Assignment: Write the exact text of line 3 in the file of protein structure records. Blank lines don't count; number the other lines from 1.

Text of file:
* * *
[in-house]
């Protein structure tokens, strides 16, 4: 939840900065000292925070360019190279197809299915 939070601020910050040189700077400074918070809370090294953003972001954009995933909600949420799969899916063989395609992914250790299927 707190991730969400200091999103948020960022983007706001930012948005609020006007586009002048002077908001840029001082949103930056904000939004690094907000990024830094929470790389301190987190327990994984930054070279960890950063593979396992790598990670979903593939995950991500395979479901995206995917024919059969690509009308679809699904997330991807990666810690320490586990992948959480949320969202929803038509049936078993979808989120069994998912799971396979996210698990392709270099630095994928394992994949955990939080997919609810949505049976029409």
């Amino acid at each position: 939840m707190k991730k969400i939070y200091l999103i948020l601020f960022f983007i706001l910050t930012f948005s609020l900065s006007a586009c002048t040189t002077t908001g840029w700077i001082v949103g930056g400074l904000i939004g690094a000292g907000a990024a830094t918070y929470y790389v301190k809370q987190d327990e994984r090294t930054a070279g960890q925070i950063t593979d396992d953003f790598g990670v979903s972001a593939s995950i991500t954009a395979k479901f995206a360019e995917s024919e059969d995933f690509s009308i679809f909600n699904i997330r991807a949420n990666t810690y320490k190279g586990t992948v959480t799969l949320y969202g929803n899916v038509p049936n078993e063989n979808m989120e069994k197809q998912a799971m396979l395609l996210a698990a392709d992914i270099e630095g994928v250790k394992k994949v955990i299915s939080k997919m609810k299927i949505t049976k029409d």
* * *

């Amino acid at each position: 939840m707190k991730k969400i939070y200091l999103i948020l601020f960022f983007i706001l910050t930012f948005s609020l900065s006007a586009c002048t040189t002077t908001g840029w700077i001082v949103g930056g400074l904000i939004g690094a000292g907000a990024a830094t918070y929470y790389v301190k809370q987190d327990e994984r090294t930054a070279g960890q925070i950063t593979d396992d953003f790598g990670v979903s972001a593939s995950i991500t954009a395979k479901f995206a360019e995917s024919e059969d995933f690509s009308i679809f909600n699904i997330r991807a949420n990666t810690y320490k190279g586990t992948v959480t799969l949320y969202g929803n899916v038509p049936n078993e063989n979808m989120e069994k197809q998912a799971m396979l395609l996210a698990a392709d992914i270099e630095g994928v250790k394992k994949v955990i299915s939080k997919m609810k299927i949505t049976k029409d």